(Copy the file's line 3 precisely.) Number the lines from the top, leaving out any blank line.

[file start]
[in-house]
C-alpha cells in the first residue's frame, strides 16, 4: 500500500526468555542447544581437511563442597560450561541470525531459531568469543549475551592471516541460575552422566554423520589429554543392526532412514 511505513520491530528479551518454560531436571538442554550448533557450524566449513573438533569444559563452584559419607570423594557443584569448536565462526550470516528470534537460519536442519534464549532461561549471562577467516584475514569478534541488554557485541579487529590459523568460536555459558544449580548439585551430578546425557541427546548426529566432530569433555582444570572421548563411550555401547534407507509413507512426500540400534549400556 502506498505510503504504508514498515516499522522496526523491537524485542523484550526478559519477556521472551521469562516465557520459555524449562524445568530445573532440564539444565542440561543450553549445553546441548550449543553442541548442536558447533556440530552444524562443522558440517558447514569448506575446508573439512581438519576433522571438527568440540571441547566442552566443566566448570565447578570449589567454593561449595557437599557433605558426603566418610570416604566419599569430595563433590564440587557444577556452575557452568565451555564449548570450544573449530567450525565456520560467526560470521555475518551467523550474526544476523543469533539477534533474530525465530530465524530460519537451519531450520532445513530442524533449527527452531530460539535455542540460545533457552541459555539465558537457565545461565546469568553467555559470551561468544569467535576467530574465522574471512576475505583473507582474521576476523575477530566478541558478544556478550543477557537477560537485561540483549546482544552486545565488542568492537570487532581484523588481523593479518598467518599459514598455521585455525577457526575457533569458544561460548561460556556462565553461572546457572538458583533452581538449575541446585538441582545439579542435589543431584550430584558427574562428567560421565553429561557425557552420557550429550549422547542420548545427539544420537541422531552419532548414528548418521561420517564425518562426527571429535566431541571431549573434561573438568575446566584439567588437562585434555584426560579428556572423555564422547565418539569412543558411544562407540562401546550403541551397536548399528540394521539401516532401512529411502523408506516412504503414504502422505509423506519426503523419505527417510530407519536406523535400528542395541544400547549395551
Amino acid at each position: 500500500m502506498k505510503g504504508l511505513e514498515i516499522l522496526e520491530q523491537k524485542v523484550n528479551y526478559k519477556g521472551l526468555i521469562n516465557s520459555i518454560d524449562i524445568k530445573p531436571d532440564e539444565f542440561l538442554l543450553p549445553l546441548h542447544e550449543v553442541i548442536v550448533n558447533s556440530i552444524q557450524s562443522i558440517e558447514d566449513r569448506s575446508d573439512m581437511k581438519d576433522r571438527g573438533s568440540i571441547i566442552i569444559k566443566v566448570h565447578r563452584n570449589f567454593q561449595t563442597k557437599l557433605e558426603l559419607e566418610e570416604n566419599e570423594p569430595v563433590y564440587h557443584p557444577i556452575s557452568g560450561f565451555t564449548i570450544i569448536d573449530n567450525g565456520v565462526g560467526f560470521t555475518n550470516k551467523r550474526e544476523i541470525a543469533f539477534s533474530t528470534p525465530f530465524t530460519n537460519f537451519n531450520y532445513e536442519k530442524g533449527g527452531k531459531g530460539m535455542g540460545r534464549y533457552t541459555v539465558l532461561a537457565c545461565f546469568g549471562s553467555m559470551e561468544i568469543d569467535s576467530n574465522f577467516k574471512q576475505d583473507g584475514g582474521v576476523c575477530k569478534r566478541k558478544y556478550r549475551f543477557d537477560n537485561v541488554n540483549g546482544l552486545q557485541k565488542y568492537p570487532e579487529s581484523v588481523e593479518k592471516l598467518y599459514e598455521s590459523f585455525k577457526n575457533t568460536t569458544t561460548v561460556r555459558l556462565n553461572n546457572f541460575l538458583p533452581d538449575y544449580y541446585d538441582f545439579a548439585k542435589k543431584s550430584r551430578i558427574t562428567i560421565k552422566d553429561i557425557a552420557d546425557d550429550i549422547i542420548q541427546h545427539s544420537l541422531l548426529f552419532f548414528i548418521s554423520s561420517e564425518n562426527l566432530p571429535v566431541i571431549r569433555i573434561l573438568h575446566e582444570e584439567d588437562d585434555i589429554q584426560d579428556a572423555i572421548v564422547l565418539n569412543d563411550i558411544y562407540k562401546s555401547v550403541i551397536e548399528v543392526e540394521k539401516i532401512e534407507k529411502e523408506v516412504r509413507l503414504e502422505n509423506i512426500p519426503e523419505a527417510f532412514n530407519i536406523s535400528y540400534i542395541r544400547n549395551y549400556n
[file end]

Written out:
Amino acid at each position: 500500500m502506498k505510503g504504508l511505513e514498515i516499522l522496526e520491530q523491537k524485542v523484550n528479551y526478559k519477556g521472551l526468555i521469562n516465557s520459555i518454560d524449562i524445568k530445573p531436571d532440564e539444565f542440561l538442554l543450553p549445553l546441548h542447544e550449543v553442541i548442536v550448533n558447533s556440530i552444524q557450524s562443522i558440517e558447514d566449513r569448506s575446508d573439512m581437511k581438519d576433522r571438527g573438533s568440540i571441547i566442552i569444559k566443566v566448570h565447578r563452584n570449589f567454593q561449595t563442597k557437599l557433605e558426603l559419607e566418610e570416604n566419599e570423594p569430595v563433590y564440587h557443584p557444577i556452575s557452568g560450561f565451555t564449548i570450544i569448536d573449530n567450525g565456520v565462526g560467526f560470521t555475518n550470516k551467523r550474526e544476523i541470525a543469533f539477534s533474530t528470534p525465530f530465524t530460519n537460519f537451519n531450520y532445513e536442519k530442524g533449527g527452531k531459531g530460539m535455542g540460545r534464549y533457552t541459555v539465558l532461561a537457565c545461565f546469568g549471562s553467555m559470551e561468544i568469543d569467535s576467530n574465522f577467516k574471512q576475505d583473507g584475514g582474521v576476523c575477530k569478534r566478541k558478544y556478550r549475551f543477557d537477560n537485561v541488554n540483549g546482544l552486545q557485541k565488542y568492537p570487532e579487529s581484523v588481523e593479518k592471516l598467518y599459514e598455521s590459523f585455525k577457526n575457533t568460536t569458544t561460548v561460556r555459558l556462565n553461572n546457572f541460575l538458583p533452581d538449575y544449580y541446585d538441582f545439579a548439585k542435589k543431584s550430584r551430578i558427574t562428567i560421565k552422566d553429561i557425557a552420557d546425557d550429550i549422547i542420548q541427546h545427539s544420537l541422531l548426529f552419532f548414528i548418521s554423520s561420517e564425518n562426527l566432530p571429535v566431541i571431549r569433555i573434561l573438568h575446566e582444570e584439567d588437562d585434555i589429554q584426560d579428556a572423555i572421548v564422547l565418539n569412543d563411550i558411544y562407540k562401546s555401547v550403541i551397536e548399528v543392526e540394521k539401516i532401512e534407507k529411502e523408506v516412504r509413507l503414504e502422505n509423506i512426500p519426503e523419505a527417510f532412514n530407519i536406523s535400528y540400534i542395541r544400547n549395551y549400556n